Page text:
From schools to synagogues to newsrooms, reports of an "active shooter" have become more and more common in American life and a new FBI report says there were 27 such incidents in the U.S. in 2018, resulting in 213 casualties including 85 deaths.
The situatuon has gotten to the point that the FBI report called for members of the public to be trained in how to thwart active shooters.
"As in past years, citizens were faced with split-second, life-and-death decisions. In 2018, citizens risked their lives to safely and successfully end the shootings in five of the 27 active shooter incidents," the report reads. "They saved many lives. Given this reality, it is vital that citizens be afforded training so they understand the risks they face and the options they have available when active shooter incidents are unfolding."
The FBI defines an active shooter as "one or more individuals actively engaged in killing or attempting to kill people," formal language that doesn't fully convey the horror of shootings that repeatedly shocked the nation.
The worst shooting in 2018 was in February when a student gunman allegedly opened fire at Stoneman Douglas High School in Parkland, Florida, killing 17 people, the eighth largest number of deaths of any active shooter incident.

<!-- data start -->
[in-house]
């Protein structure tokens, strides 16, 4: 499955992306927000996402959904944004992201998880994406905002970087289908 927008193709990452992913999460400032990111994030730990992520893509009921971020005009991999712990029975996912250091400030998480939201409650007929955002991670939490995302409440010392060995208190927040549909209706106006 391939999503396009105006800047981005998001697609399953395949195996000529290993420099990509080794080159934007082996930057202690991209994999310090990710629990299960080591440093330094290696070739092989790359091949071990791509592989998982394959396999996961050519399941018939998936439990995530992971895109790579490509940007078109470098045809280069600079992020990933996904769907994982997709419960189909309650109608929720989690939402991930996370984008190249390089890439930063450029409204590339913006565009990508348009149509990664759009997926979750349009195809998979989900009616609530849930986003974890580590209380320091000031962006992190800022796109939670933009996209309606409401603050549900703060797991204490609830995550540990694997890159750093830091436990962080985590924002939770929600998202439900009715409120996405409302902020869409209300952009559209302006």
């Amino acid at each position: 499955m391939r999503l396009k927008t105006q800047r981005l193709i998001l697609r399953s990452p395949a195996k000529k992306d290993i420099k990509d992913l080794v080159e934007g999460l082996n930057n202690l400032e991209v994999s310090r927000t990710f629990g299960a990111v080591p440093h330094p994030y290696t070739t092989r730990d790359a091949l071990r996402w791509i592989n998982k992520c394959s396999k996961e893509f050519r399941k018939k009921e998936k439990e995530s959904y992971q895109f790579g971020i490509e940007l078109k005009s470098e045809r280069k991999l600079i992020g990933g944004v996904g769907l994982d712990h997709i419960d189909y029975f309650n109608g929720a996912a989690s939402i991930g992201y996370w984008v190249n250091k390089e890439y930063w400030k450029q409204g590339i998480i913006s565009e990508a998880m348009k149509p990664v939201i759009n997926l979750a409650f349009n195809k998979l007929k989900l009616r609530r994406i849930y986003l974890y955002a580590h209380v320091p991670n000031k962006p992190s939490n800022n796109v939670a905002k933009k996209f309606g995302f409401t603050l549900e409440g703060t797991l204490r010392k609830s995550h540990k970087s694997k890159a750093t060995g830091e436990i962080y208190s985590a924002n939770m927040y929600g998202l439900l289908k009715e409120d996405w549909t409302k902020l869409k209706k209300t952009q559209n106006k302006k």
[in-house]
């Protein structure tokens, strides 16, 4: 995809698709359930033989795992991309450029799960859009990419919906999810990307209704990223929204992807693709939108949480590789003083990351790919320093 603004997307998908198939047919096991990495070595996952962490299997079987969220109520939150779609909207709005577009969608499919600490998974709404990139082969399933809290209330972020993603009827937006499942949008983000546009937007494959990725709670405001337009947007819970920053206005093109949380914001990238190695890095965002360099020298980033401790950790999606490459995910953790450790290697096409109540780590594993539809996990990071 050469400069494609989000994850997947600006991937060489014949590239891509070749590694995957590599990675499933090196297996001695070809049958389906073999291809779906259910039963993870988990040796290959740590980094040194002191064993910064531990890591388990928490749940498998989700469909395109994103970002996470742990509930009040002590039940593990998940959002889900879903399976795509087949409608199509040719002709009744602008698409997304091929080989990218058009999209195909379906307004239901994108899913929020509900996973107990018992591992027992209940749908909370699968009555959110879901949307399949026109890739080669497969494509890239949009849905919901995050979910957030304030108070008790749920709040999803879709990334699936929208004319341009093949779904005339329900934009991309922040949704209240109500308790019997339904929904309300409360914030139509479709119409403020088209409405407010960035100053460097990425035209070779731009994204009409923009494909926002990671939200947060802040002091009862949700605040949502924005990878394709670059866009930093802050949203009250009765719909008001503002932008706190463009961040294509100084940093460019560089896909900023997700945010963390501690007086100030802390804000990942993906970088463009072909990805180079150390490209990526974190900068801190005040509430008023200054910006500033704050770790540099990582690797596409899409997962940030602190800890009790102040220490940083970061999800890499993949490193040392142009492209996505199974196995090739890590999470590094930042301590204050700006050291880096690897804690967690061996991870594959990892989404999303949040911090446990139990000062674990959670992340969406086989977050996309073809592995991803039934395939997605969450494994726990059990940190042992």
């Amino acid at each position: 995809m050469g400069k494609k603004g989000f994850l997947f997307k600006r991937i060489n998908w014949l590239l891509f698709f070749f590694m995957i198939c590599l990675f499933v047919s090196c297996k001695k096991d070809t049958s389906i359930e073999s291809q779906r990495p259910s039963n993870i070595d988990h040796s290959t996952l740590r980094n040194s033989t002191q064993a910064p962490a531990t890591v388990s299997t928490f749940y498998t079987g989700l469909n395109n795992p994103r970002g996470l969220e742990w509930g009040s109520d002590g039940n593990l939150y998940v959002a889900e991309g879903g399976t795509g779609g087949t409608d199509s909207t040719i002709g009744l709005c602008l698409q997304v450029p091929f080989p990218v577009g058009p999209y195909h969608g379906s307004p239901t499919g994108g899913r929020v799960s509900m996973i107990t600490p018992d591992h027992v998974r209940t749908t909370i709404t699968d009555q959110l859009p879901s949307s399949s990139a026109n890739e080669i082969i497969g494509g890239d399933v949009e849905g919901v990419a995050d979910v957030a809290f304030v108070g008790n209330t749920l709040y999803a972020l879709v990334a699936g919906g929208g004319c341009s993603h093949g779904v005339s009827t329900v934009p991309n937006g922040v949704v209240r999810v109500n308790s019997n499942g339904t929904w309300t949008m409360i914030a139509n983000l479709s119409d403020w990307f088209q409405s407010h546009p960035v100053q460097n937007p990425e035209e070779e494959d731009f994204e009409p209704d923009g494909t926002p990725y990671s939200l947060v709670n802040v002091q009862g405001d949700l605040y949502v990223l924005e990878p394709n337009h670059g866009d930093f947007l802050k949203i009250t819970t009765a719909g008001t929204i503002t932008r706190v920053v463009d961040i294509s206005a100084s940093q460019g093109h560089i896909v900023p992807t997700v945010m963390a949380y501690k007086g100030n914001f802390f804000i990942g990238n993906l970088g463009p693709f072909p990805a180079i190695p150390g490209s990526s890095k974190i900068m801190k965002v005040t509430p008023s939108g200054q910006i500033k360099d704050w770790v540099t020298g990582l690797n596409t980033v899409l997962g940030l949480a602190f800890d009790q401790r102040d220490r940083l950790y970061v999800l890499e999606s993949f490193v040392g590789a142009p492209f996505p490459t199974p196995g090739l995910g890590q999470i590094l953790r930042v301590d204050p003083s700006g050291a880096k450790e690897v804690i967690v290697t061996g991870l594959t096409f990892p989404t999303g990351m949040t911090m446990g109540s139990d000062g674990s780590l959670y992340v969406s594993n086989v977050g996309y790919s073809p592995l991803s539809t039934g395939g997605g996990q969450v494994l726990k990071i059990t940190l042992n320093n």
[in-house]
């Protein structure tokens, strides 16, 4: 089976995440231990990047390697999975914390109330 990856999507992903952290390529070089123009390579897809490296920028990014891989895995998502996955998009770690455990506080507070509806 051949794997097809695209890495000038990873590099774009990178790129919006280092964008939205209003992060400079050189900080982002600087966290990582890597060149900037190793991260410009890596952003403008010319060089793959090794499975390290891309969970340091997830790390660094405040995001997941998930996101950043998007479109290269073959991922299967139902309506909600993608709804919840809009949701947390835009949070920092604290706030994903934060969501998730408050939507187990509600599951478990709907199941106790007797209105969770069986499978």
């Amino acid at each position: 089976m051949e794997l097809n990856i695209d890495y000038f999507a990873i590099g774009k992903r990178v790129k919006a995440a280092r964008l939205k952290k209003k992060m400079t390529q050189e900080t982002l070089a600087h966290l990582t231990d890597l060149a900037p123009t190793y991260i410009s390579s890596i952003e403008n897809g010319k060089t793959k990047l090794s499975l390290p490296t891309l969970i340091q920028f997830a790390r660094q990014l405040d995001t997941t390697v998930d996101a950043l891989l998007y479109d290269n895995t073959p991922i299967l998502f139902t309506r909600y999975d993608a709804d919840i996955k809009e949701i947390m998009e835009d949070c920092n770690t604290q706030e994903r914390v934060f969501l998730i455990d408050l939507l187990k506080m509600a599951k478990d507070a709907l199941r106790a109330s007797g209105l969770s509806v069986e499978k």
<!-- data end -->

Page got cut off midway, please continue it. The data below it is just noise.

Twenty-three of the 27 shooters were male, but that should come as no surprise given Secret Service data that profiled mass shooters. The FBI says 16 of the 27 shootings took place in businesses and five were committed in "education environments."
The Capital Gazette newspaper in Annapolis, Maryland, in which prosecutors say a shooter walked into the newsroom and killed five people is categorized as a place of business by the FBI. One "education environment" the FBI talks about was Santa Fe High School, in Santa Fe, Texas, just outside of Houston, where 10 people were killed and 12 were injured according to the FBI.
Only one shooting took place in an FBI-designated "house of worship" in 2018, and that was the shooting at the Tree of Life Shooting synagogue in Pittsburgh, Pennsylvani, which claimed 11 lives.
The FBI says the youngest active shooter was 13-years-old, a male student who walked into Noblesville West Middle School in Noblesville, Indiana, allegedly with two hand guns and opened fire.
The FBI says law enforcement must remain vigilant and "train aggressively."
"The FBI remains committed to assisting state, local, tribal, and campus law enforcement in its active shooter prevention, response, and recovery efforts," the report said.